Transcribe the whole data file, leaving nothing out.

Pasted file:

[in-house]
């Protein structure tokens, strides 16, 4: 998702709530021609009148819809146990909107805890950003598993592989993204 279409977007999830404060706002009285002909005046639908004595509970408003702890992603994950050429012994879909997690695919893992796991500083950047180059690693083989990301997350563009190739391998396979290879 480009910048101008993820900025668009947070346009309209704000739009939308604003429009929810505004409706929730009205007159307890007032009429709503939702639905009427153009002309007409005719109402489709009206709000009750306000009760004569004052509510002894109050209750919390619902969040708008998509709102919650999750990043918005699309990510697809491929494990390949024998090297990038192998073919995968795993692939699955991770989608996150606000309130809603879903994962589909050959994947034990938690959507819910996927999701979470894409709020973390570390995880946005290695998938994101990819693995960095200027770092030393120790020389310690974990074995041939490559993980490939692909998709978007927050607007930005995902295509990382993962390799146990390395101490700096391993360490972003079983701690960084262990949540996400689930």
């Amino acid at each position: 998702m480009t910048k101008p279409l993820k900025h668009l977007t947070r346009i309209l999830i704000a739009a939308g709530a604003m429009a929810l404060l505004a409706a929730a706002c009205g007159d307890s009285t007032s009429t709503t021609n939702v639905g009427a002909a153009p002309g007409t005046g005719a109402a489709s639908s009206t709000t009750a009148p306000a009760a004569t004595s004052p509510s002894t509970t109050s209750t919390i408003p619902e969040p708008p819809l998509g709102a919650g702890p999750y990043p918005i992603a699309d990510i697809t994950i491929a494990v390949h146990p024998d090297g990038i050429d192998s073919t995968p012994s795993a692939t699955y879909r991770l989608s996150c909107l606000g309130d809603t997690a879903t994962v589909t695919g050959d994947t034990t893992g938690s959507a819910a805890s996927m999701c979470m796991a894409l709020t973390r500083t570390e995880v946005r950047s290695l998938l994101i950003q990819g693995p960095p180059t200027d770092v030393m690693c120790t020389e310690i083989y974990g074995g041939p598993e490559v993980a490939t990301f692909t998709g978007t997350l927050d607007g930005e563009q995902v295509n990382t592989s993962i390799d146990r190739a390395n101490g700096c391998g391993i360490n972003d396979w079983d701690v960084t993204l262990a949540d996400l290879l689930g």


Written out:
[in-house]
């Protein structure tokens, strides 16, 4: 998702709530021609009148819809146990909107805890950003598993592989993204 279409977007999830404060706002009285002909005046639908004595509970408003702890992603994950050429012994879909997690695919893992796991500083950047180059690693083989990301997350563009190739391998396979290879 480009910048101008993820900025668009947070346009309209704000739009939308604003429009929810505004409706929730009205007159307890007032009429709503939702639905009427153009002309007409005719109402489709009206709000009750306000009760004569004052509510002894109050209750919390619902969040708008998509709102919650999750990043918005699309990510697809491929494990390949024998090297990038192998073919995968795993692939699955991770989608996150606000309130809603879903994962589909050959994947034990938690959507819910996927999701979470894409709020973390570390995880946005290695998938994101990819693995960095200027770092030393120790020389310690974990074995041939490559993980490939692909998709978007927050607007930005995902295509990382993962390799146990390395101490700096391993360490972003079983701690960084262990949540996400689930």
């Amino acid at each position: 998702m480009t910048k101008p279409l993820k900025h668009l977007t947070r346009i309209l999830i704000a739009a939308g709530a604003m429009a929810l404060l505004a409706a929730a706002c009205g007159d307890s009285t007032s009429t709503t021609n939702v639905g009427a002909a153009p002309g007409t005046g005719a109402a489709s639908s009206t709000t009750a009148p306000a009760a004569t004595s004052p509510s002894t509970t109050s209750t919390i408003p619902e969040p708008p819809l998509g709102a919650g702890p999750y990043p918005i992603a699309d990510i697809t994950i491929a494990v390949h146990p024998d090297g990038i050429d192998s073919t995968p012994s795993a692939t699955y879909r991770l989608s996150c909107l606000g309130d809603t997690a879903t994962v589909t695919g050959d994947t034990t893992g938690s959507a819910a805890s996927m999701c979470m796991a894409l709020t973390r500083t570390e995880v946005r950047s290695l998938l994101i950003q990819g693995p960095p180059t200027d770092v030393m690693c120790t020389e310690i083989y974990g074995g041939p598993e490559v993980a490939t990301f692909t998709g978007t997350l927050d607007g930005e563009q995902v295509n990382t592989s993962i390799d146990r190739a390395n101490g700096c391998g391993i360490n972003d396979w079983d701690v960084t993204l262990a949540d996400l290879l689930g």